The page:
Abstract: Typical quantum computation is expressed in terms of qubits, or binary systems. In common quantum hardware, there is an infinite spectrum of discrete energy levels and the qubit abstraction is artificial: a quantum computer can be configured to operate on any number of d levels. Multivalued computation typically confers only constant advantage over binary when the entire computation is reencoded. When used temporarily, use of higher level states can confer asymptotic advantages. In this talk, I will introduce the basics of multivalued quantum computation and a few key examples of its application. In particular, I will examine some cases for temporary access to higher level states. First, I will present a generalized Toffoli decomposition which replaces ancilla with temporary access to the Ternary state. Second, I will present a method which allows us to generate ancilla using qubit-qudit compression, where the state of many qubits is stored in a smaller number of qudits resulting in clean ancilla. This generalizes the methods used in the Toffoli decomposition and extends to many arithmetic applications like adders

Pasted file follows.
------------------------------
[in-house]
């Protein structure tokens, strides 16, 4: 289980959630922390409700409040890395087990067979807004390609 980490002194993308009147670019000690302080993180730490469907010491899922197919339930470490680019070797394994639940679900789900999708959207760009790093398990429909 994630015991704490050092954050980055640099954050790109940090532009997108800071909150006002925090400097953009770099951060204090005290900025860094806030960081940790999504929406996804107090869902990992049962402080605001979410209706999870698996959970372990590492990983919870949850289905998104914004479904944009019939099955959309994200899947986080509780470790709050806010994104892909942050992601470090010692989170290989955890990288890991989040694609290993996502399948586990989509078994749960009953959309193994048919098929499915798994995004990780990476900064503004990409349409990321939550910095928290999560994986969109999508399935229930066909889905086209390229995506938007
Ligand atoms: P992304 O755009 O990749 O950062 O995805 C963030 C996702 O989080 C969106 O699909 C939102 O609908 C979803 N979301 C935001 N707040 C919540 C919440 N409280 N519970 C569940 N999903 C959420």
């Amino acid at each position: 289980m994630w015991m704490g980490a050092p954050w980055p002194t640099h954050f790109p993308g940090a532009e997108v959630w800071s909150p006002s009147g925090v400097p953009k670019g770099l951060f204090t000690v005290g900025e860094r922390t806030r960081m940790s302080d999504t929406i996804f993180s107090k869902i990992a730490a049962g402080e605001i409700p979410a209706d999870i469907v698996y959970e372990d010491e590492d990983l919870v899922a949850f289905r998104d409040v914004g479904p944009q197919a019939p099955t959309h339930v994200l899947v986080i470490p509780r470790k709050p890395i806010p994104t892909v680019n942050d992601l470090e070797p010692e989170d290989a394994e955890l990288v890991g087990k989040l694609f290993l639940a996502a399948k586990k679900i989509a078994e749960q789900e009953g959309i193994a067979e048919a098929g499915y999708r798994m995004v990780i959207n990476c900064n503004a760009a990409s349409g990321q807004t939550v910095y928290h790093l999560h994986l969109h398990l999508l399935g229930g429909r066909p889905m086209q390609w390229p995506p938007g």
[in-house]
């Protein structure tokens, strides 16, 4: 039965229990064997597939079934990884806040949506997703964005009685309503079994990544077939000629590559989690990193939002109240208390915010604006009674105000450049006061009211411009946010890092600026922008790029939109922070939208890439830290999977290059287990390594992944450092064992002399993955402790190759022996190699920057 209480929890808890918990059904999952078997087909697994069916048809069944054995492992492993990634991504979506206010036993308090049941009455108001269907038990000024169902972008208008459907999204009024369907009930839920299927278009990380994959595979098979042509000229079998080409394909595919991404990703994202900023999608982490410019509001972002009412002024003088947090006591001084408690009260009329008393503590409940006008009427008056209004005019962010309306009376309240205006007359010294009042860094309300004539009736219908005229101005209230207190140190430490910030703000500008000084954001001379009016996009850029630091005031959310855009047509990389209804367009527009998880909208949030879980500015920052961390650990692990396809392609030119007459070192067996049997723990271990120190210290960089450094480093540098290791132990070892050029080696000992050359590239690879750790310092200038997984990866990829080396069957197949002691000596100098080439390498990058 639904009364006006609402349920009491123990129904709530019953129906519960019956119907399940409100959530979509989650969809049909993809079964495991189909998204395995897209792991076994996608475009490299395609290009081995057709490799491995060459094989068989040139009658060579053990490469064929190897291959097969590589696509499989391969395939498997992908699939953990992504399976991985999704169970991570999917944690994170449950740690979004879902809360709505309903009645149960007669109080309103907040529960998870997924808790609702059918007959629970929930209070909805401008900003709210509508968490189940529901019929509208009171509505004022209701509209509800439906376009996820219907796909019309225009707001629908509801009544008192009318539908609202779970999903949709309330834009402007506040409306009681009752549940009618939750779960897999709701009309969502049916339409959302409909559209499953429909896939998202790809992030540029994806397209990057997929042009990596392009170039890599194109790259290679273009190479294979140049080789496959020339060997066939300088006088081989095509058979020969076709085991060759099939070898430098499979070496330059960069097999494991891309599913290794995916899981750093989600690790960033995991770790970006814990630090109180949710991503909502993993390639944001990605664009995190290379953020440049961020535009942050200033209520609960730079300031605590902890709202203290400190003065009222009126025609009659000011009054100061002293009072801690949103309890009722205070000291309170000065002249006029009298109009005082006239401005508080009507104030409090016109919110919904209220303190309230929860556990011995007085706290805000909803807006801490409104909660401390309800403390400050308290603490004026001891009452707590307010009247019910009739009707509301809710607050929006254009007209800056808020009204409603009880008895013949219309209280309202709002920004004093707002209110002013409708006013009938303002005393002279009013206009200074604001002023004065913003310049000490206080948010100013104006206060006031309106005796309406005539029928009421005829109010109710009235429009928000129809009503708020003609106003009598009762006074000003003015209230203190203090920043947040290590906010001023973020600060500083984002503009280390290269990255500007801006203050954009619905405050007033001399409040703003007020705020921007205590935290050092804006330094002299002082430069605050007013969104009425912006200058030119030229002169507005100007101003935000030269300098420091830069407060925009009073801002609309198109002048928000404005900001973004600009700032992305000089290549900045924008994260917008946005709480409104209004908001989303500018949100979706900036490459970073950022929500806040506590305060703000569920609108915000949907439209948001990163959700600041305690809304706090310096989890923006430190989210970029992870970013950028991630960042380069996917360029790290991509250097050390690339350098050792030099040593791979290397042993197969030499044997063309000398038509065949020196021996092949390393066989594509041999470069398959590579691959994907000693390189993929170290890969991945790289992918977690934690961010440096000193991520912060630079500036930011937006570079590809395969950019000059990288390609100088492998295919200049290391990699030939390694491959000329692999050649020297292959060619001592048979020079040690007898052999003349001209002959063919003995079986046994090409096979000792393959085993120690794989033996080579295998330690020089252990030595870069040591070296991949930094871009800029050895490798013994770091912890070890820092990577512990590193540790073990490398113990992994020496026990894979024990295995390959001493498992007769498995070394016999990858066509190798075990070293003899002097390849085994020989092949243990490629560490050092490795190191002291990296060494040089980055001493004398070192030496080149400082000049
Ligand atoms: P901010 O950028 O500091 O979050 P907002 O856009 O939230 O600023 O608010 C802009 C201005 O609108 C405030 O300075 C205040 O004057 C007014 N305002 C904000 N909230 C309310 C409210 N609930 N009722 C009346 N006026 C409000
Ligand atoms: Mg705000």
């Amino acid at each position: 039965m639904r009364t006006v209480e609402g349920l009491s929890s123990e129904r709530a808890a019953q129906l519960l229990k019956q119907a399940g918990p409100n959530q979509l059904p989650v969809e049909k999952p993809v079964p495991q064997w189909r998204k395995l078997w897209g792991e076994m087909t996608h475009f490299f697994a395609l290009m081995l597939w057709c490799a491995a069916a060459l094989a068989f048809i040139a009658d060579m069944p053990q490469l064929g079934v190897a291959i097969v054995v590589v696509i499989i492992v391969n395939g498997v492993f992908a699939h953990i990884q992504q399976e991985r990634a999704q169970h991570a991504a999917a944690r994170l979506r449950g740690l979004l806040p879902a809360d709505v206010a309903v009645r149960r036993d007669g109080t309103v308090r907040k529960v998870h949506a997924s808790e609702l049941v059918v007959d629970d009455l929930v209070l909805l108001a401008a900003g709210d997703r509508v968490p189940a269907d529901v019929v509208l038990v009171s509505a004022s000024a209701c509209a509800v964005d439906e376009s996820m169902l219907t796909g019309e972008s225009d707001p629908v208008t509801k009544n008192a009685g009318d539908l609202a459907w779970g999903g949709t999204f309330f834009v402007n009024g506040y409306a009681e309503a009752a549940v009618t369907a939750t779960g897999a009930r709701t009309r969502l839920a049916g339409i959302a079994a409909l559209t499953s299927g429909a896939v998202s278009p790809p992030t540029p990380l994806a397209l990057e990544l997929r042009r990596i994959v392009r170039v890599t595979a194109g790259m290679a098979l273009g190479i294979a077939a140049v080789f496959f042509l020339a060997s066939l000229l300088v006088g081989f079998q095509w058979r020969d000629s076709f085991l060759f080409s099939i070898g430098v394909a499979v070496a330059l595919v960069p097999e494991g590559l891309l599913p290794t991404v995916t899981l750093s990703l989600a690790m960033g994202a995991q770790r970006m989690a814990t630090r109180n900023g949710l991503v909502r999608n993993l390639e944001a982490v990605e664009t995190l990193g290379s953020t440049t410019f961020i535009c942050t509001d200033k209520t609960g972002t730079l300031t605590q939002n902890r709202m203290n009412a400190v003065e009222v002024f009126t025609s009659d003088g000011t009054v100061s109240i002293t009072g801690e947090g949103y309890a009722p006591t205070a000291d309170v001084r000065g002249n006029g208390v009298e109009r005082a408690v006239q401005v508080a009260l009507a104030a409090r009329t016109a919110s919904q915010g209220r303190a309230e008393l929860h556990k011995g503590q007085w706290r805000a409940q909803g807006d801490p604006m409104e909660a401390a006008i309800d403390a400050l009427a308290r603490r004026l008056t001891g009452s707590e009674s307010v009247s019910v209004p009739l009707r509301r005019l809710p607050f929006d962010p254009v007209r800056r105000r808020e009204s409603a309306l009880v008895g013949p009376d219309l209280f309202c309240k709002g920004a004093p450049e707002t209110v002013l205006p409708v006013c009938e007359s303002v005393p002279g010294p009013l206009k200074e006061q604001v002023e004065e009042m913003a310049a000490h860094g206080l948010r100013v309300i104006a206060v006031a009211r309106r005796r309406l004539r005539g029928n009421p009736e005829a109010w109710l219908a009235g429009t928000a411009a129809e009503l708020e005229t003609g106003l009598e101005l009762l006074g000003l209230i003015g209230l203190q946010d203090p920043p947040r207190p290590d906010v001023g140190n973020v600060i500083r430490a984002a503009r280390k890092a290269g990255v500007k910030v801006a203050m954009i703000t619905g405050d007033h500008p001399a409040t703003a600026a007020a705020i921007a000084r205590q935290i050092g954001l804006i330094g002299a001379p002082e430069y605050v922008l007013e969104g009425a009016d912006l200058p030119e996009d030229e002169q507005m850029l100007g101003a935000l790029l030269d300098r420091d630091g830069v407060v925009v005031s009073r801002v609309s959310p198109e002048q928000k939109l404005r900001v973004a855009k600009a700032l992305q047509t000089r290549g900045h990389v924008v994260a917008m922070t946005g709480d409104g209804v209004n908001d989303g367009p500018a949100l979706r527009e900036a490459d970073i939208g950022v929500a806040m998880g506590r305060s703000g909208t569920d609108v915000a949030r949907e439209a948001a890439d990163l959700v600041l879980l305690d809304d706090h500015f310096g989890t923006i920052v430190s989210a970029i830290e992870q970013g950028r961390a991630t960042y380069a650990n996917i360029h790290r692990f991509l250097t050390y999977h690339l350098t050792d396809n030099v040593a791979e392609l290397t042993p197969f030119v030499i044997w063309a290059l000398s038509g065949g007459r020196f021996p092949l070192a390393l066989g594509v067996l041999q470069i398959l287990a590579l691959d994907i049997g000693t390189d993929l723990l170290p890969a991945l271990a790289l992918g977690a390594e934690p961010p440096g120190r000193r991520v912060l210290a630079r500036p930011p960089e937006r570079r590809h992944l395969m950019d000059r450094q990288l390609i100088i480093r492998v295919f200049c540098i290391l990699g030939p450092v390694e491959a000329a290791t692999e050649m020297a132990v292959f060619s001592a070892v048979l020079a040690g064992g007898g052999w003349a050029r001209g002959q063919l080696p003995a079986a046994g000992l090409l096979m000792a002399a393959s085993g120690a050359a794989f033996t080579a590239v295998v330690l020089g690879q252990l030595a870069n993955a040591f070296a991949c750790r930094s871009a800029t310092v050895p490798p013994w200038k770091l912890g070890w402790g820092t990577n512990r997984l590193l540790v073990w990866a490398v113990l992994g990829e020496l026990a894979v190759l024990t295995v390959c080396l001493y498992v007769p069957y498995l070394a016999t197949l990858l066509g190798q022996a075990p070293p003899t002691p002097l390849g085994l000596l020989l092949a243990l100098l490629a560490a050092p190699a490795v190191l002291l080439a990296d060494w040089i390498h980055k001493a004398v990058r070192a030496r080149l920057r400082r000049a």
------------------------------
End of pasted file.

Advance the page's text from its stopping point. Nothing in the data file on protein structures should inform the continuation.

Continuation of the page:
Jonathan Baker is a second year PhD student at the University of Chicago and is advised by Fred Chong as a member of the EPiQC group.
He is lead author on https://arxiv.org/abs/2002.10592 with the same title as his presentation.
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